Chess might be the most known strategy games in existence. Who knows? One thing is for sure though: it is one of the simplest. At least the rules are simple. It's easy to learn how to play. Reminds my of the time back when I was working in the kindergarten where I taught this game to a bunch of interested children between 4 and 6. That was the time in my life when I played chess most frequently. Almost every day someone challenged me. Yeah, that was fun! At last some real competitors
I said chess is simple and a lot of people will most certainly have screamed to the top of their lungs at that statement. But keep in mind that all I said was the rules are simple! All it requires is knowing how the different figures can be moved and that it is the goal to 'kill' the enemie's king. As simple as this may be, it is one of the hardest games when it comes to playing well!
The problem with finding good strategies is that there are virtually endless possibilites how the other player can react. Even with so 'few' figures no game is ever like another. And the restriction to a few rules with just a few 'units' results in a pure focus on strategy! No luck, no random factors involved.
Colossus Chess X is through and through an Amiga game. How is that different from a PC game? It has all those snazzy features which aren't important for the 'core game', but enhance the overall value greatly. In this case, the 'multimedia' presentation.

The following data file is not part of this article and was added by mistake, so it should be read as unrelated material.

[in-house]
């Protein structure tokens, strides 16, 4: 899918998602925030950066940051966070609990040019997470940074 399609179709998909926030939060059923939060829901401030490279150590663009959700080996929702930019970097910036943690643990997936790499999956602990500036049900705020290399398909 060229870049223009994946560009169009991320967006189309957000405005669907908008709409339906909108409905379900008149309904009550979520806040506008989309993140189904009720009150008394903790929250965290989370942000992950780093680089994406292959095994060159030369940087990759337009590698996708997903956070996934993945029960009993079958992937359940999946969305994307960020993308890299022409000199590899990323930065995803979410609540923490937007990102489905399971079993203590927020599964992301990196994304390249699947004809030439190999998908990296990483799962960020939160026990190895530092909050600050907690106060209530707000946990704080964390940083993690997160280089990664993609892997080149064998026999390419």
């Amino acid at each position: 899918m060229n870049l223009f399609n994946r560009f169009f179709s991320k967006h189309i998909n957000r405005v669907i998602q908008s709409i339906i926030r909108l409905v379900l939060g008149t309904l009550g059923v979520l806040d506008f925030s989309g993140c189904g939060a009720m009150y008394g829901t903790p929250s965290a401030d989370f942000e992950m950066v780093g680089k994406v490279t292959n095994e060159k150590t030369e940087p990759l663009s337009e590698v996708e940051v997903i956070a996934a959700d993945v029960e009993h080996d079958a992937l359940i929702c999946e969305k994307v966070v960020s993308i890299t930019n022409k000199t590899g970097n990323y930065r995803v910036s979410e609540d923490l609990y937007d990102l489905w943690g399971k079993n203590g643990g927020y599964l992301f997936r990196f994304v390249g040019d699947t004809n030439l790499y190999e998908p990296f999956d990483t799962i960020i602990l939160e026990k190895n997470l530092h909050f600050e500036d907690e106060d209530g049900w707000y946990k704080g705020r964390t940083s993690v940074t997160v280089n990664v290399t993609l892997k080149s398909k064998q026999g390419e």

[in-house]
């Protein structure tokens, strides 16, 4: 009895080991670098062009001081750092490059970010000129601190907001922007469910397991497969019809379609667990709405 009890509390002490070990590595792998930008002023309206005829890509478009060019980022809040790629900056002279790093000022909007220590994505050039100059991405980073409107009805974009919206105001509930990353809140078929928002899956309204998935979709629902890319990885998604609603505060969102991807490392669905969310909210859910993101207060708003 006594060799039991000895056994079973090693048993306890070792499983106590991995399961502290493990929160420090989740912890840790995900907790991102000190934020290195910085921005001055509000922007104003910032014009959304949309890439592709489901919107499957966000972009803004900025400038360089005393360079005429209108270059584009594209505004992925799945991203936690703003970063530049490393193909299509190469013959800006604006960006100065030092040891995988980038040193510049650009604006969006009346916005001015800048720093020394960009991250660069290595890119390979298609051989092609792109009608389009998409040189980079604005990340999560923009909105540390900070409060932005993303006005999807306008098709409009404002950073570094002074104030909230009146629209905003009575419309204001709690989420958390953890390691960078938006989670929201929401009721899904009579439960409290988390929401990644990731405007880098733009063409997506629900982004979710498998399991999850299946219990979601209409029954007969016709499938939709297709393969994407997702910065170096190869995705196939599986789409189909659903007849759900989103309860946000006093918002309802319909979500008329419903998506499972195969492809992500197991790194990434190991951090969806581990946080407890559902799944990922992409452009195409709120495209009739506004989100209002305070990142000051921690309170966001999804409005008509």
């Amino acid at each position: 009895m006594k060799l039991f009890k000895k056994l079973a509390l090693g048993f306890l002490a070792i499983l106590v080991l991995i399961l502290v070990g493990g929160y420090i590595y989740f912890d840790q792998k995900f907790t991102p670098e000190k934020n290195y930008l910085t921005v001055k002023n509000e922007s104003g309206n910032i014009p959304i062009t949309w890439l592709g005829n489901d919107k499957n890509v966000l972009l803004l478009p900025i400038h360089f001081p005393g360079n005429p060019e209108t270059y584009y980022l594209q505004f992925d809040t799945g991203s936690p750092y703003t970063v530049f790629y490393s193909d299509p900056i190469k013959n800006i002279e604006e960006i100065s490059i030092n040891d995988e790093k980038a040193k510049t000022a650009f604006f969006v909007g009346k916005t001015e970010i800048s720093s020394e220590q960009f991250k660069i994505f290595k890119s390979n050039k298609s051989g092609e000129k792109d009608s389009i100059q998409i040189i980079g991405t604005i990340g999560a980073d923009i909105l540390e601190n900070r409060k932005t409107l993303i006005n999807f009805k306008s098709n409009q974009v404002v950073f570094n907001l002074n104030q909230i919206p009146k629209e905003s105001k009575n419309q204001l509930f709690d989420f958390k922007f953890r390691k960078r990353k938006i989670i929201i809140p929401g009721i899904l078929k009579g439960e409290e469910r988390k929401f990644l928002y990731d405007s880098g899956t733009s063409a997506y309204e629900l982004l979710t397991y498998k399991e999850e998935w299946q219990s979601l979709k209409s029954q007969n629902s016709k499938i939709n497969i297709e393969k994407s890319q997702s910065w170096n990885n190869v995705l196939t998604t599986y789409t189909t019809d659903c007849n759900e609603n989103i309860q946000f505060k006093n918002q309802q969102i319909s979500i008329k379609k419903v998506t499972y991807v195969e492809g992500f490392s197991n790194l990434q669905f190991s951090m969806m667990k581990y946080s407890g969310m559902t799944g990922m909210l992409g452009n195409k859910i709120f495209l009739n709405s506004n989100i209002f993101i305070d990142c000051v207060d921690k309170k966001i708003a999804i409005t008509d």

Most chess games are extremely 'dry'. Just a chess board seen from the top, a strong opponent and a vast library of standard tactics. These games are perfect for the wannabe-professional player. But how many of these are there at all? Who can actually use the promised strong computer opponent? Most of the people who are at least willing to give computer-chess a try are hobby players whose last match has been a long time ago! They don't want to get involved into studying books on chess. Why play a game like such a book then?
Colossus Chess X most noticable advantage is its great looks. No irony in that! The 3D perspectives work great, but there is also an additional 'classic' 2D view. The colours are a good combination, easy to the eyes, no problem to look at them for a long time. Especially the 'black' figures have a very nice tone. There are a few different sets of figures, but the classic ones just do it best for me.
The sound is more than the usual, too. You can choose between beeps (annoying), music (classical tunes in FM quality) or speech. Yes, that's right: speech! Just like the Workbench tool we all love so much, a computer generated voice announces its turns and asks you what yours is - just great, that's what I love this game and the Amiga in general for! And best of all: the speech features all the languages supported by the text part of the game.
This is a bit strange: there are several languages, but I don't know how many and which. The 'language' option in the menu just pops up a text field in which you can enter your preferred language. I've figured out 'English', 'Deutsch', 'Francais' and 'Espanol'. There are probably more, but I don't know any more names of languages in their own language (confused?), so I couldn't try.
The computer opponent may not be able to compete with 'Deep Blue', but it can easily defeat me hands down. So I guess it should be strong enough for 99.99% of all players. The only way to modify the difficulty is to give the computer less time to think btw. For beginners, there is always the possibility to follow the propositions of the program for the next move if you're stuck.
Overall, a very nice game. Don't let yourself fool you by the seemingly low rating - it serves the purpose of a quick game very well and playing around with the settings is fun anyway! Don't forget to watch the included ads